Clinical Application of Renal Blood Flow (Part 2)

by Carlo Raj, MD

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    Continuing our discussion of, clinical application of renal blood flow. We are going to take that information that we have seen prior, with that table and make sure that you then associate it with that picture where for example we looked at Bowman's space hydrostatic pressure being increased with obstruction such as BPH may be a renal stone or there is increase in oncotic pressure in the Bowman's space in those dealing with something like minimal change disease, the most common cause of nephrotic syndrome in a child. Continuing our discussion and putting in a little bit more detail, but just enough where you are able to create a story for yourself. Lets take a look at this picture. Now in the very beginning, we talked about the anatomy of renal blood flow. We began by looking at the renal artery headed towards where the hilum of that kidney. Next, the interlobar and you had your interlobular. In other words, that would be your, well, arcuate gives rise to your corticoradiate. This then gives rise to your afferent arteriole. You tell me as to what normally keeps the afferent arteriole open? Prostaglandin. Keep that in mind. Whereas on the efferent side, we continue the blood flow. There is a very important hormone known as angiotensin-II, which then causes preferentially vasoconstriction at the efferent arteriole. There is a balance that is taking place constantly between the afferent and efferent known as autoregulation in which you will then have blood flow well depending, as the range of blood pressure, maybe approximately from 40 to 140 where that blood flow will remain the same so that's your proper GFR. Now on the efferent side, we are moving beyond the arteriole, now what's really interesting about this, is the fact the afferent, what is...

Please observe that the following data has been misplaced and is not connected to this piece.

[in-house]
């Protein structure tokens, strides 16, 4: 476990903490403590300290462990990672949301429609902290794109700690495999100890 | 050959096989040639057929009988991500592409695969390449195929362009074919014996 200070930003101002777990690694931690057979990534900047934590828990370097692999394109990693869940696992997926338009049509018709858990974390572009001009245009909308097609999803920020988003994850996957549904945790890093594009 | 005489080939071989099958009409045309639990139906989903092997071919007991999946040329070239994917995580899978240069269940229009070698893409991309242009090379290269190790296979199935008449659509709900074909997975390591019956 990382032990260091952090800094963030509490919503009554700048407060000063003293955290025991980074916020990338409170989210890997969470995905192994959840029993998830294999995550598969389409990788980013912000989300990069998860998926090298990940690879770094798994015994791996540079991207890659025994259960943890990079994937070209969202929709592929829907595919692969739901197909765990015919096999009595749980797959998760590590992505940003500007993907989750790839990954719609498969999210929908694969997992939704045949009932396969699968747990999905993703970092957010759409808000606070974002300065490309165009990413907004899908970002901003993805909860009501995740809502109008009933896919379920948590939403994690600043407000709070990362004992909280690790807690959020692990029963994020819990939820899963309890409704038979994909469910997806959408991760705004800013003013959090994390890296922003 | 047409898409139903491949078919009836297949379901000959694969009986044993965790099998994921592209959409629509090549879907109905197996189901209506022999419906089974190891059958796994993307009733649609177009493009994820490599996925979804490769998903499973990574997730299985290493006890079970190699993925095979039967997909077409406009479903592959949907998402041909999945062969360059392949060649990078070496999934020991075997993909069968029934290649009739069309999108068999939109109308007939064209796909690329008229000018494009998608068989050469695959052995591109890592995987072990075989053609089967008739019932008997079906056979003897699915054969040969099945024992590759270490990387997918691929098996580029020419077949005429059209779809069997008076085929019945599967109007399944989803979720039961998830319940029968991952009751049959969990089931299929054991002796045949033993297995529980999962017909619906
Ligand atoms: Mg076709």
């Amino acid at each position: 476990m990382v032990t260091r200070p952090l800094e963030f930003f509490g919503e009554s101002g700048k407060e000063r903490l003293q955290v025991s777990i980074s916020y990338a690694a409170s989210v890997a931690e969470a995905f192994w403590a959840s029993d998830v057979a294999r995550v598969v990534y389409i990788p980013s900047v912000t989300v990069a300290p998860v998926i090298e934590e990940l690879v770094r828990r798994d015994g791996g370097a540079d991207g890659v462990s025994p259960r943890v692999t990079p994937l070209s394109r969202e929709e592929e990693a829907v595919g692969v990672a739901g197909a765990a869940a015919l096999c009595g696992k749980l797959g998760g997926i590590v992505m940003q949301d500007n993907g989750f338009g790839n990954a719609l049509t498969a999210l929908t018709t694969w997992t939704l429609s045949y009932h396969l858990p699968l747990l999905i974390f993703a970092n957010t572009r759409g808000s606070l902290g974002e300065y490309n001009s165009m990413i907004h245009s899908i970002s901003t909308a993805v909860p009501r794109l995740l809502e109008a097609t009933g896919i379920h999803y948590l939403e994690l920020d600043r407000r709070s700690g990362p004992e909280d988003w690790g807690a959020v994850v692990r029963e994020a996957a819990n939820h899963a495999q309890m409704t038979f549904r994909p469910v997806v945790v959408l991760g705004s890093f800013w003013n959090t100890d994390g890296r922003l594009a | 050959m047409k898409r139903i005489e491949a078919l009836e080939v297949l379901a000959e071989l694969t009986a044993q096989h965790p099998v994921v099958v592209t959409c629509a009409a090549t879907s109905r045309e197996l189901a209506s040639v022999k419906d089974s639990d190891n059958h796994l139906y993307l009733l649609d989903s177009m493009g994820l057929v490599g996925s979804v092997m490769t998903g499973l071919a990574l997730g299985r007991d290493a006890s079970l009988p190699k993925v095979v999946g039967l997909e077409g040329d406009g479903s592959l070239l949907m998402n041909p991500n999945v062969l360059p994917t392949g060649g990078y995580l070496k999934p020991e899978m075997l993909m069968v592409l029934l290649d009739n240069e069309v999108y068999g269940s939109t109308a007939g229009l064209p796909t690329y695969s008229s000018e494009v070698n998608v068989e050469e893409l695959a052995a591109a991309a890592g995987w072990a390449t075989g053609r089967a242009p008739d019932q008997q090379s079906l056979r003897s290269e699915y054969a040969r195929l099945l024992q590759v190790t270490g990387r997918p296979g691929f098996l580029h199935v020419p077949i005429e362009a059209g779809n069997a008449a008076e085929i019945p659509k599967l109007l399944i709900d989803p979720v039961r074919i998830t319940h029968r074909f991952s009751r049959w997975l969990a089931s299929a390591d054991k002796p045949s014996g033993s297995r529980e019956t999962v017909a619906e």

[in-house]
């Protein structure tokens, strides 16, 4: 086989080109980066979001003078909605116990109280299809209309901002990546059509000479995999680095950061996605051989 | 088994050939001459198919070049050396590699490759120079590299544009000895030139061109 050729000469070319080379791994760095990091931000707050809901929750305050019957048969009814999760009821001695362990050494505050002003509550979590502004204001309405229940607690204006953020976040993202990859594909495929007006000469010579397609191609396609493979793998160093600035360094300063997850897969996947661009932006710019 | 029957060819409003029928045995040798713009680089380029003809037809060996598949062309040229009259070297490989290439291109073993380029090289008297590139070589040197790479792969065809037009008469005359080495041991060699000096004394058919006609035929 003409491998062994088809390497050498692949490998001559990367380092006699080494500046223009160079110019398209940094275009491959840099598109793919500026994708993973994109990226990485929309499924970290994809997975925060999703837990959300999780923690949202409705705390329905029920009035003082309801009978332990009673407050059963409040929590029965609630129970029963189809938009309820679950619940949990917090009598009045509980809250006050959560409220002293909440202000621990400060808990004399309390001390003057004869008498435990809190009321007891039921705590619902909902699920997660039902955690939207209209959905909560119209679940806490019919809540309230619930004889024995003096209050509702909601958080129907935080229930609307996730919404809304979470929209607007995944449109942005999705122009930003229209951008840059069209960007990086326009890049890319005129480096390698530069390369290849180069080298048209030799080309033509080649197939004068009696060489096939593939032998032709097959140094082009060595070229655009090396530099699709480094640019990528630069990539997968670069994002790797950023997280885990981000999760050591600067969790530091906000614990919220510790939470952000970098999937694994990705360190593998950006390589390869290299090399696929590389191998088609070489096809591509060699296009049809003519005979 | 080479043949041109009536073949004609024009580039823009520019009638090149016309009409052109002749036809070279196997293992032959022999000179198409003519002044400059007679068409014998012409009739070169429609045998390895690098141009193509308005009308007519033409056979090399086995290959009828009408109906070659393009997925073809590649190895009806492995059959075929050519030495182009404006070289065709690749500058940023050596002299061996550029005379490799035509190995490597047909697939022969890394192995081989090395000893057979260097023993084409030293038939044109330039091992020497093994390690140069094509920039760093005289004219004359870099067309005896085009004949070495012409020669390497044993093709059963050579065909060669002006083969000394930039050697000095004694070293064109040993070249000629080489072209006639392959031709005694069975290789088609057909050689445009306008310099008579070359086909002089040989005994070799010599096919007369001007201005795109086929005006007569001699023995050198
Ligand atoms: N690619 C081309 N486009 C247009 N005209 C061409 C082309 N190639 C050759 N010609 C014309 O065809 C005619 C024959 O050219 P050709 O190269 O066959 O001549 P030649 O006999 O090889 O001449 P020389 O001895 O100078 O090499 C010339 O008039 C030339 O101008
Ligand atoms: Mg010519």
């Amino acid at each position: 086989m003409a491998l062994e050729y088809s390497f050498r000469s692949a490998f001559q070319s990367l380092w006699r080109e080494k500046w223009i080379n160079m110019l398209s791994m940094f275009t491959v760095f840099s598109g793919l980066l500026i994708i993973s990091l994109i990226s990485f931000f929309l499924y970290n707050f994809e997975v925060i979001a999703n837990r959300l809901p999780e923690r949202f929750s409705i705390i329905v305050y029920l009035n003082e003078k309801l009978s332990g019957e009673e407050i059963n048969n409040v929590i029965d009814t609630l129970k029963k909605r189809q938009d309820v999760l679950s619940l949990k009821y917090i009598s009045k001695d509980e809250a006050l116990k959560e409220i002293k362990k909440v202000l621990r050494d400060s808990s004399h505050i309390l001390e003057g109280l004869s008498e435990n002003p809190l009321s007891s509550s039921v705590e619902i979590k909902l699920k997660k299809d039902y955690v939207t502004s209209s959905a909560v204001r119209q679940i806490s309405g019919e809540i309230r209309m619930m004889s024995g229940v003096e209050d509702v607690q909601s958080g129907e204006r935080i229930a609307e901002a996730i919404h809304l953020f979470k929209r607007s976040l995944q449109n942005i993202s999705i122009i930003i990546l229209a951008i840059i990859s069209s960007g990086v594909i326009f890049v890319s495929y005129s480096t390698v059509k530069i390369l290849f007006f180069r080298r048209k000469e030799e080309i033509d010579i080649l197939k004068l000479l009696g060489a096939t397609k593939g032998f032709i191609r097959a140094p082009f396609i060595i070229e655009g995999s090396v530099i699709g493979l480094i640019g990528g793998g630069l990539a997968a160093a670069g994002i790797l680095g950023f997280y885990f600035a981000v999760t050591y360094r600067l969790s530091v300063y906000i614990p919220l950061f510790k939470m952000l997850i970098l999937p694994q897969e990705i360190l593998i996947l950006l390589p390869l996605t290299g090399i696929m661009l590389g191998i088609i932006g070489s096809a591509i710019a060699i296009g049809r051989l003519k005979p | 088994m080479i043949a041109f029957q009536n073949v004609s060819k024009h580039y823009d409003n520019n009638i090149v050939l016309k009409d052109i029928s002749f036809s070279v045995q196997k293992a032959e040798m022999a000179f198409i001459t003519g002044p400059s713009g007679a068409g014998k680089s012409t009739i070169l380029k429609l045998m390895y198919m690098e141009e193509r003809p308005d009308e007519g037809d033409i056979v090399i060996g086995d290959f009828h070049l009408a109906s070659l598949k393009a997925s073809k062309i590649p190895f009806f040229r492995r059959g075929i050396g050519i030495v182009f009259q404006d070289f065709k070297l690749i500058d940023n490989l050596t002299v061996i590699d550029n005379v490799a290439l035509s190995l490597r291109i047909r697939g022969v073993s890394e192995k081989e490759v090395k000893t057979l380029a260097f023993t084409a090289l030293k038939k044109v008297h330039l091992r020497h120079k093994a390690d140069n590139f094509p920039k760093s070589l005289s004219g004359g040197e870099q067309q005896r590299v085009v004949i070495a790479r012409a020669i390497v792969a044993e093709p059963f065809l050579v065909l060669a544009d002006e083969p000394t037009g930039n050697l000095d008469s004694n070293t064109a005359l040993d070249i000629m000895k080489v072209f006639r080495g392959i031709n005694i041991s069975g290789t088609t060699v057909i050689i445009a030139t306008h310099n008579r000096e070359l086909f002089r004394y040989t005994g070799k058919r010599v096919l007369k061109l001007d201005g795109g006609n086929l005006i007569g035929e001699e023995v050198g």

About the Lecture

    The lecture Clinical Application of Renal Blood Flow (Part 2) by Carlo Raj, MD is from the course Renal Pathology. It contains the following chapters:

    • Changes in Glomerular Dynamics
    • Renin-Angiotensin-Aldosterone-System

    Author of lecture Clinical Application of Renal Blood Flow (Part 2)

     Carlo Raj, MD

    Carlo Raj, MD

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